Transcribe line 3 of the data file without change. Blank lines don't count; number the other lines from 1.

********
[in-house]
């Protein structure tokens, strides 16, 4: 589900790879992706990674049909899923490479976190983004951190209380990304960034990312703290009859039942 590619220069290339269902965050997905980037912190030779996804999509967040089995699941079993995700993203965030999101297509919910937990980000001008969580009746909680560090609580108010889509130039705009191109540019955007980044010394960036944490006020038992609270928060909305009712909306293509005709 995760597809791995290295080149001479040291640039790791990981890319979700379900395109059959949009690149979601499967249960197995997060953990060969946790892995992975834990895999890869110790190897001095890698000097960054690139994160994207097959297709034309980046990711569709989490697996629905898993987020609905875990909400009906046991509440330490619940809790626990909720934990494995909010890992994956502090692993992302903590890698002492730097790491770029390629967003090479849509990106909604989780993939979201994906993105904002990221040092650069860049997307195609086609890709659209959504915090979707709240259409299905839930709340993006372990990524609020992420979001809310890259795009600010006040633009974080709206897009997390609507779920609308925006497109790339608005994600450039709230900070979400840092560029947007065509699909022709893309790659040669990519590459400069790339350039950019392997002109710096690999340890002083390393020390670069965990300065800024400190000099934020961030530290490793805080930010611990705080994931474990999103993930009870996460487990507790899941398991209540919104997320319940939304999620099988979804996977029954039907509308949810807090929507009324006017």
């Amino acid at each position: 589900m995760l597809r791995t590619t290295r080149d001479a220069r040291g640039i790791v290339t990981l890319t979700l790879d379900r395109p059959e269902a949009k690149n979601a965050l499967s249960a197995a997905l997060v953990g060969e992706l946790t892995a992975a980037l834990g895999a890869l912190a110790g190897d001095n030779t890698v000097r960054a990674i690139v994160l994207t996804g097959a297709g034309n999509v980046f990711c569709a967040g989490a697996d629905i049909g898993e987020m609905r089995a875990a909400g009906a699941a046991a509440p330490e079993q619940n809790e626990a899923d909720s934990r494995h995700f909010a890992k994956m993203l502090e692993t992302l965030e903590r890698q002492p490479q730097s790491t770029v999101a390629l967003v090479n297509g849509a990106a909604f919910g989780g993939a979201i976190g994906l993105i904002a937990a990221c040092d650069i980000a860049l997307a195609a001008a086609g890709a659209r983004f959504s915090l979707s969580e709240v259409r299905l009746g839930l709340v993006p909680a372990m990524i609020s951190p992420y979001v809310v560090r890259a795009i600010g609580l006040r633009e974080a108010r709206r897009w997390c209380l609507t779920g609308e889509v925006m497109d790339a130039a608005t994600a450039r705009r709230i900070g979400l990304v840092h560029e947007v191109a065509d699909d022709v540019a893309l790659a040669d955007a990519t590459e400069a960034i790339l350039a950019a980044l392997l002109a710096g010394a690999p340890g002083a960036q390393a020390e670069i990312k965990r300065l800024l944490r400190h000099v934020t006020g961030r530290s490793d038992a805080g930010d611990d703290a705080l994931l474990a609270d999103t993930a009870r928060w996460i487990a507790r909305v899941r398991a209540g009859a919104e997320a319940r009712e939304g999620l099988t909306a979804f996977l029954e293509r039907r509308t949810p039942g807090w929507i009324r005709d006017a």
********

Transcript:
């Amino acid at each position: 589900m995760l597809r791995t590619t290295r080149d001479a220069r040291g640039i790791v290339t990981l890319t979700l790879d379900r395109p059959e269902a949009k690149n979601a965050l499967s249960a197995a997905l997060v953990g060969e992706l946790t892995a992975a980037l834990g895999a890869l912190a110790g190897d001095n030779t890698v000097r960054a990674i690139v994160l994207t996804g097959a297709g034309n999509v980046f990711c569709a967040g989490a697996d629905i049909g898993e987020m609905r089995a875990a909400g009906a699941a046991a509440p330490e079993q619940n809790e626990a899923d909720s934990r494995h995700f909010a890992k994956m993203l502090e692993t992302l965030e903590r890698q002492p490479q730097s790491t770029v999101a390629l967003v090479n297509g849509a990106a909604f919910g989780g993939a979201i976190g994906l993105i904002a937990a990221c040092d650069i980000a860049l997307a195609a001008a086609g890709a659209r983004f959504s915090l979707s969580e709240v259409r299905l009746g839930l709340v993006p909680a372990m990524i609020s951190p992420y979001v809310v560090r890259a795009i600010g609580l006040r633009e974080a108010r709206r897009w997390c209380l609507t779920g609308e889509v925006m497109d790339a130039a608005t994600a450039r705009r709230i900070g979400l990304v840092h560029e947007v191109a065509d699909d022709v540019a893309l790659a040669d955007a990519t590459e400069a960034i790339l350039a950019a980044l392997l002109a710096g010394a690999p340890g002083a960036q390393a020390e670069i990312k965990r300065l800024l944490r400190h000099v934020t006020g961030r530290s490793d038992a805080g930010d611990d703290a705080l994931l474990a609270d999103t993930a009870r928060w996460i487990a507790r909305v899941r398991a209540g009859a919104e997320a319940r009712e939304g999620l099988t909306a979804f996977l029954e293509r039907r509308t949810p039942g807090w929507i009324r005709d006017a």